“I remember that, to the point that every time I walk over that part of my driveway,” she said, “I instinctively look down at the ground to see if I see any blue and white china pieces… I never see anything.” 

“And while I was on the Island for … filming with the skeleton, I was walking to the beach, and I looked down. And there were three big pieces of blue and white china.” 

She said her parents’ deaths have led her toward personal growth, because she has been able to honor them in her own life. 

“I’ve always struggled with my own confidence and believing in myself to follow through on something,” she said. “And my dad always wanted me to believe in myself and my capabilities.”

“There’s something to be said for losing the two most important people in my life and becoming a mother after that happens,” she added. “There is a motivation there that I want to show my children that I will do anything for my family, and also that if they have a dream, they can do it.”

Since her parents’ deaths, Mrs. Gray Konrath has become a death doula, a nonmedical professional who provides emotional, physical, and educational support for someone nearing death. She hopes her film can help make death and grief easier on families.

“If someone sees the film or hears my story, my biggest goal would be to inspire you … to feel less alone in your grief,” she said.

“My Dead Dad” shows for free at the Martha’s Vineyard Film Center on July 21 at 4 pm, and Mrs. Gray Konrath will appear for a Q and A session afterward. The film was made with filmmaker Erik Osterholm (“Anthony Bourdain: Parts Unknown”), her former colleague at Plum TV on the Vineyard.

Mrs. Gray Konrath documented her road trip on Instagram at the account @deaddaddytrip.


  1. Strangely morbid and yet enticing story. Maybe there is “life after death”. I loved it. Think of all the things not accomplished on ones bucket list that might well be done “later”.

  2. This was totally unexpected and interesting…. definitely a good read…. kudos to this young woman for granting her dads wishes….

  3. Bravo to you, Ms. Gray Konrath! From his description, it sounds like your father would have appreciated this final trip. We, as a culture have distanced ourselves from the reality, the finality, of death. People don’t want to write wills because they don’t want to think about death. I’ve been trying to convince my partner that we should write our own obituaries; having the final say as it were. It’s a tough sell. My mother had provided me with a healthy outlook toward death. When she died at 94, I performed all of her funeral duties, from washing and dressing her, to decorating the inside of her homemade casket, to transporting her to the cemetery. I didn’t want the handing-over of her body to strangers to be my final act for her.
    Your father sounds like a remarkable man, who produced an equally remarkable daughter.

  4. My children have told me I have been preparing them for my death since they were little. We used to stroll through the cemetery, and I would mention friends and family as we rolled by, and perhaps my cookie recipe should be on my stone. Papa, F.M.Jones, and Uncle Rick, have a horse standing over their grave in VH; Papa wanted a horse so children would like to come to his grave. One day there was a red hairband on the horse, another a covid mask. Papa was an excellent equestrian who had been on the detail with Gen. Patton to save the Lippizaners behind Nazi lines in Austria, where the horses were starving to death. There is the military tradition as well: if the horse is rearing, the soldier died in battle, one foot up, the soldier died as a result of battle, four feet on the ground, the soldier died peacefully. Papa’s last words: I love you, thank you very much. Thank you Ms. Gray Konrath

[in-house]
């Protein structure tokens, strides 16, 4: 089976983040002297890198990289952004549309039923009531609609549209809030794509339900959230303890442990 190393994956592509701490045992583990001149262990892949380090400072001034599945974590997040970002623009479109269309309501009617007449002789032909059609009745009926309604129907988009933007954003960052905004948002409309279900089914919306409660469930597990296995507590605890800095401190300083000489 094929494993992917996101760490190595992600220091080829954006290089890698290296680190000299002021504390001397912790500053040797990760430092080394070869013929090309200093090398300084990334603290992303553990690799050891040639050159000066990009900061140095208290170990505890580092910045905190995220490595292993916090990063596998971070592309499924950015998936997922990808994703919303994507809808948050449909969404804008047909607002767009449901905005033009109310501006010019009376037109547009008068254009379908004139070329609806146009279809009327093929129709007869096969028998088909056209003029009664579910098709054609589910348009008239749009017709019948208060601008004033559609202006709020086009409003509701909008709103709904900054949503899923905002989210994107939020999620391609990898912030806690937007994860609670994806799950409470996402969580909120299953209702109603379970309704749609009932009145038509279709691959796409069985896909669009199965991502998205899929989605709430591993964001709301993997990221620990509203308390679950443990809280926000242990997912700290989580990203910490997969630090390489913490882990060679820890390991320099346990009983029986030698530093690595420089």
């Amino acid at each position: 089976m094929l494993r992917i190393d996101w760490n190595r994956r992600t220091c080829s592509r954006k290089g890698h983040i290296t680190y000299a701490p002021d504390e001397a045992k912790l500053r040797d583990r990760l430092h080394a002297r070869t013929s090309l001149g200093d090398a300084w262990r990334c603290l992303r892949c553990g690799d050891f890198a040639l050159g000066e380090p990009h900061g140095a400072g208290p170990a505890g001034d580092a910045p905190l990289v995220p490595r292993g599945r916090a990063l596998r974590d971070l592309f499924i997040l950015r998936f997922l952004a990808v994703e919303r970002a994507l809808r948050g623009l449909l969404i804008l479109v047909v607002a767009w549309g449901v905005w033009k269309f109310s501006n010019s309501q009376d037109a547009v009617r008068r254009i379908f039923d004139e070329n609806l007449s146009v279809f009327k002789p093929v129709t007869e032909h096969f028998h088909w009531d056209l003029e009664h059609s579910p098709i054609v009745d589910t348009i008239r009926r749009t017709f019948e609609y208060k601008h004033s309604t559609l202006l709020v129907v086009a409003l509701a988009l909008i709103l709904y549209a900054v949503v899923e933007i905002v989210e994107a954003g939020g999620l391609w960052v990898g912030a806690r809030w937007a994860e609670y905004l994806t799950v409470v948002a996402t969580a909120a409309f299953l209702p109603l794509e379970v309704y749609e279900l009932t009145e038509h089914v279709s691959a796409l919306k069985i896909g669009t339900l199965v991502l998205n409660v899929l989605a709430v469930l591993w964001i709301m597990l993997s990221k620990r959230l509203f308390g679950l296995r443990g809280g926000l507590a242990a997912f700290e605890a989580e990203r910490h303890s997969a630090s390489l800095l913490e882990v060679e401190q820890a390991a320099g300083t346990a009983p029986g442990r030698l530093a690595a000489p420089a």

5. This story reminded me of the time in about 1985-86 the Ruth Gordon family asked me to spread the ashes of Ruth over Edgartown Harbor in my plane. I had just watched “Rosemary’s Baby” so it was a little eerie. But they do say dead people can’t hurt you.

  6. Kudos to each and every last person who helped make this happen!!! Olivia … YOU ROCK! Way to go! I sure do feel more normal now driving around in my Nemo car filled to every inch with daffodils to crazy plant! It’s hard to make me “feel normal” but your adventures let me know that I just a little on the spectrum of whimsical and a completely weird and abnormal. Thank your!!! Your adventures have made even me feel a little more normal in the world. THANK YOUZ! Your vacation with your dad makes me smile and giggle and feel joy all the way into my bones. You should feel so very proud of yourself. You have done something so amazing and creative!

    Do you think your dad would like to help me plant a guerrilla garden here on the island? He may enjoy cemetery planting! 😂🫢🤣 Your dad can ride shot gun and help us plan our missions. And look on the bright side of him being a guerrilla gardener …. they can’t arrest him! 😂😆😂 He can be my fall guy.

    By all means your dad is welcome to hang out on the island in my home any day! I would be happy to host you and your dad! Coffee? Tea??? 😁 Clear liquid diet?

    You are simply charming and zesty! I love that you love your dad like this. I hope these adventures are healing to heal your hurting heart and that the laughter and joy is helping make your pain and sorrow less. You are so very brave and zesty! Well done! I hope your heart is happy. A very happy heart with lots of joy is my prayer for you.

    I simply love this story!

  7. Great story– I wonder if she was able to use the HOV lanes
    while on her road trip. !

  8. This is a fantastic story! I knew Christopher well and to say he would have loved this is an understatement. He was quirky, super-smart, and very funny. What a lovely tribute.

  9. Seeing this picture as I woke up in the ICU was a little jarring, I must admit. This would be a fantasy for many people, as it could not have been inexpensive, from the preparation of the skeleton, to the travel inherent. Still, people make their own choices. If this makes his daughter feel better, than it’s probably all worth it.

  10. Bizarre. But no more bizarre than ” uncle Fred”. A buddy found his uncles box of ashes tucked up under a staircase in the house he bought from his ” nasty aunt. Well those ashes went on hunting trips to Alaska. Wyoming. Maine countless camping and fishing trips all over. Even a wild trip to Vagas. Poor guy had a better time in that box than he ever did while he was alive. After about 14 years the nasty aunt showed up looking for her husband’s ashes. She didn’t appreciate the nice character of a smiling uncle Fred we drew on the box.
    We miss the good times we had with uncle Fred.

  11. My daughter rented the pond house over Christmas this year. When I was a teen I mowed the lawn at the pond house. We felt a strong presence while we were there. Great story